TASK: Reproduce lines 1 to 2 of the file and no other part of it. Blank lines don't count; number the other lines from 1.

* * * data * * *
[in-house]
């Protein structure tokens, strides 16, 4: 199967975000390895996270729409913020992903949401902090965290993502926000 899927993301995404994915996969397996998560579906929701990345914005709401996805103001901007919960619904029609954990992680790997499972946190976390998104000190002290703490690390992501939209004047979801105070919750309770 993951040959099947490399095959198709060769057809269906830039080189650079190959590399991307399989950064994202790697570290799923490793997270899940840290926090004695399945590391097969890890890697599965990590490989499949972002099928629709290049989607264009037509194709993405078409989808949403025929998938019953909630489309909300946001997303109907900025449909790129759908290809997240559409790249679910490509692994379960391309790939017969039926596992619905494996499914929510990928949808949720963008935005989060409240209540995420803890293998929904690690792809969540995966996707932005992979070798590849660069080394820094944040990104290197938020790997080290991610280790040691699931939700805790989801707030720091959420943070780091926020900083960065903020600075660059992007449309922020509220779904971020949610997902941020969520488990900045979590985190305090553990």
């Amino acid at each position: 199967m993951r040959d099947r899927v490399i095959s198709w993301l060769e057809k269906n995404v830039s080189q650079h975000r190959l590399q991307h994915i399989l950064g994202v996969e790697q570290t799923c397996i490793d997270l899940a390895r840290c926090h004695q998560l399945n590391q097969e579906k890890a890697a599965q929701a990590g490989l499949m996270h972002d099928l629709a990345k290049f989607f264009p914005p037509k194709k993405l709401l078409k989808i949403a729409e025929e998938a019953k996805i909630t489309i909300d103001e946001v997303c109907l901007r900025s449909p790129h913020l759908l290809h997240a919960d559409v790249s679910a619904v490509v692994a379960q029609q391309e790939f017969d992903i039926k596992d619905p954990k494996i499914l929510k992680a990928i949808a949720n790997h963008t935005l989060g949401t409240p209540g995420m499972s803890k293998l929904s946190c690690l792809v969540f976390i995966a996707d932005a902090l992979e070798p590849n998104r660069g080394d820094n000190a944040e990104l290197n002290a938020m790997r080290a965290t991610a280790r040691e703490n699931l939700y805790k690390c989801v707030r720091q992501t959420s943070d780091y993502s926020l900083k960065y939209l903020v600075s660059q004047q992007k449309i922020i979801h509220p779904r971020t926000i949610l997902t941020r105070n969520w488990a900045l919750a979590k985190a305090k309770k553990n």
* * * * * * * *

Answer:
[in-house]
């Protein structure tokens, strides 16, 4: 199967975000390895996270729409913020992903949401902090965290993502926000 899927993301995404994915996969397996998560579906929701990345914005709401996805103001901007919960619904029609954990992680790997499972946190976390998104000190002290703490690390992501939209004047979801105070919750309770 993951040959099947490399095959198709060769057809269906830039080189650079190959590399991307399989950064994202790697570290799923490793997270899940840290926090004695399945590391097969890890890697599965990590490989499949972002099928629709290049989607264009037509194709993405078409989808949403025929998938019953909630489309909300946001997303109907900025449909790129759908290809997240559409790249679910490509692994379960391309790939017969039926596992619905494996499914929510990928949808949720963008935005989060409240209540995420803890293998929904690690792809969540995966996707932005992979070798590849660069080394820094944040990104290197938020790997080290991610280790040691699931939700805790989801707030720091959420943070780091926020900083960065903020600075660059992007449309922020509220779904971020949610997902941020969520488990900045979590985190305090553990």